The “underlying pathology” of News Corporation

The News Corp scandal
is about a lot more than newspapers. 

The article goes on to document the questionable and perhaps criminal activities of News America (part of News Corp):

… [T]he money the company reportedly paid out to hacking victims is chicken feed compared with what it has spent trying to paper over the tactics of News America in a series of lawsuits filed by smaller competitors in the United States.

In 2006 the state of Minnesota accused News America of engaging in unfair trade practices, and the company settled by agreeing to pay costs and not to falsely disparage its competitors.

In 2009, a federal case in New Jersey brought by a company called Floorgraphics went to trial, accusing News America of, wait for it, hacking its way into Floorgraphics’s password protected computer system.

The complaint summed up the ethos of News America nicely, saying it had “illegally accessed plaintiff’s computer system and obtained proprietary information” and “disseminated false, misleading and malicious information about the plaintiff.”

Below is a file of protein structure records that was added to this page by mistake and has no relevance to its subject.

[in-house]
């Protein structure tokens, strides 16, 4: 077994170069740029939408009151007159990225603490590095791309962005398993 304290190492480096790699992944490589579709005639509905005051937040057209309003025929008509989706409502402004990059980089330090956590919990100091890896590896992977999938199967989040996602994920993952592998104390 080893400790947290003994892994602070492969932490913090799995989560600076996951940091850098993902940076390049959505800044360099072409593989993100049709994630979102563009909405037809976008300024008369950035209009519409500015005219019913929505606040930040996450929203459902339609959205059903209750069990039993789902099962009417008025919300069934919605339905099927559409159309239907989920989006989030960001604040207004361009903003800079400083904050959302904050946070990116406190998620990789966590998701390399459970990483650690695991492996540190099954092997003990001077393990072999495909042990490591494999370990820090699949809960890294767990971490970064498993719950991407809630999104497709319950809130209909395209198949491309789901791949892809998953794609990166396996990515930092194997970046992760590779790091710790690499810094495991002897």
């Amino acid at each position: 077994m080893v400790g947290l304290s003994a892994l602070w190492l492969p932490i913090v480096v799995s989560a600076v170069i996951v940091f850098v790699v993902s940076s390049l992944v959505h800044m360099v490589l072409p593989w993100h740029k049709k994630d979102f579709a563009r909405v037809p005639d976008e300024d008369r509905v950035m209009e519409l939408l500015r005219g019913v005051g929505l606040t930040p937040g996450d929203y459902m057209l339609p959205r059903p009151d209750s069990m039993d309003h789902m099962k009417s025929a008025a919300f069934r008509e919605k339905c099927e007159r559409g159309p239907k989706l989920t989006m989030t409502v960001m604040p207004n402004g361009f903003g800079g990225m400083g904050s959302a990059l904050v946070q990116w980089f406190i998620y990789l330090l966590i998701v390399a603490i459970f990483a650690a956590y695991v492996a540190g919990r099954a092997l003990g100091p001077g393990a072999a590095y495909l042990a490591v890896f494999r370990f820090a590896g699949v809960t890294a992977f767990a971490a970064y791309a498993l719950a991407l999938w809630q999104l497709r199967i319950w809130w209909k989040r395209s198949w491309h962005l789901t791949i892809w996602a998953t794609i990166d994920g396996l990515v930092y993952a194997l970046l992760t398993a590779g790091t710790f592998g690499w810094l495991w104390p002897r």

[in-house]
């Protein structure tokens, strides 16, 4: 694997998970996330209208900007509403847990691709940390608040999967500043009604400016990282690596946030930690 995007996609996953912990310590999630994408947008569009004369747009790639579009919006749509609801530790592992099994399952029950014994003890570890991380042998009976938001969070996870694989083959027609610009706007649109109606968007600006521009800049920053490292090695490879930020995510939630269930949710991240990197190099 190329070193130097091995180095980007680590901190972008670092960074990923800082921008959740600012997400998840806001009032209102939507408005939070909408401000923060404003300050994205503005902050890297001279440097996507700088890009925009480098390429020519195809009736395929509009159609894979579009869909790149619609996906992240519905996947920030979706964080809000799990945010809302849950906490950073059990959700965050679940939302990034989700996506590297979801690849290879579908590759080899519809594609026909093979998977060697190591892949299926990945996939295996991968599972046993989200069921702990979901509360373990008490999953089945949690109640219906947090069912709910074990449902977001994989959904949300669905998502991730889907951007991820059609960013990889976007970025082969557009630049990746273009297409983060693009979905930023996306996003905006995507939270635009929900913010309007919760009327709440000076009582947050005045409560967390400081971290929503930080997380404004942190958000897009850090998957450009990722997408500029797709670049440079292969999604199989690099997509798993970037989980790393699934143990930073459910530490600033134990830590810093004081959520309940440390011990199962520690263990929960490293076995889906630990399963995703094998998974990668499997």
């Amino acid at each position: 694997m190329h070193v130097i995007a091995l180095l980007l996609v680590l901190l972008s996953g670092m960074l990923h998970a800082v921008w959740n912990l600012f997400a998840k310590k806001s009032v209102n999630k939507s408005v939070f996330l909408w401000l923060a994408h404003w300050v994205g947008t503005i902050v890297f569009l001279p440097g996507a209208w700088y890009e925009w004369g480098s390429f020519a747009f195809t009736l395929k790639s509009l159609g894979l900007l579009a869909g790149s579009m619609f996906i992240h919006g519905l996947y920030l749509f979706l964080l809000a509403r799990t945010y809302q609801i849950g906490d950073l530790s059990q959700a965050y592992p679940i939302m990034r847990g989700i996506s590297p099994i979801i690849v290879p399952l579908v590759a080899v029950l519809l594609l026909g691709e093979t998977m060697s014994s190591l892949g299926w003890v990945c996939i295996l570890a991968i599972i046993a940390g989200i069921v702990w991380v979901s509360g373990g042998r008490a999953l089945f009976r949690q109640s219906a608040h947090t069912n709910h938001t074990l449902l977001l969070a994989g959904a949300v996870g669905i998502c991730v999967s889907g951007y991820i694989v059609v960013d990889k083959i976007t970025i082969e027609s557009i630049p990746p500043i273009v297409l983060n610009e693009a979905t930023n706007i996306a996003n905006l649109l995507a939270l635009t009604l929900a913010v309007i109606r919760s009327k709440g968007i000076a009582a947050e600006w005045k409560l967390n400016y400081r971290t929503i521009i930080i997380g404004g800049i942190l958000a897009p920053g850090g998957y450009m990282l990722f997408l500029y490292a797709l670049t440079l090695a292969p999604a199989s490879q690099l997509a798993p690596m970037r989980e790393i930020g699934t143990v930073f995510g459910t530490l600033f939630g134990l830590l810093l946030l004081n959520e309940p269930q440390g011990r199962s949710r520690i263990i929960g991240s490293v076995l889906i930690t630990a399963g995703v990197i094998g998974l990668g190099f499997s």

The complaint stated that the breach was traced to an I.P. address registered to News America and that after the break-in, Floorgraphics lost contracts from Safeway, Winn-Dixie and Piggly Wiggly. …

Because consumers (and journalists) don’t much care who owns the coupon machine in the snack aisle, the cases have not received much attention. But that doesn’t mean that they aren’t a useful window into the broader culture at the News Corporation.

News America was led by Paul V. Carlucci, who, according to Forbes, used to show the sales staff the scene in “The Untouchables” in which Al Capone beats a man to death with a baseball bat. Mr. Emmel testified that Mr. Carlucci was clear about the guiding corporate philosophy.

According to Mr. Emmel’s testimony, Mr. Carlucci said that if there were employees uncomfortable with the company’s philosophy — “bed-wetting liberals in particular was the description he used” Mr. Emmelt testified — then he could arrange to have those employees “outplaced from the company.”

Read the whole thing here.


News Corp is the majority owner
of the National Geographic Channel. 

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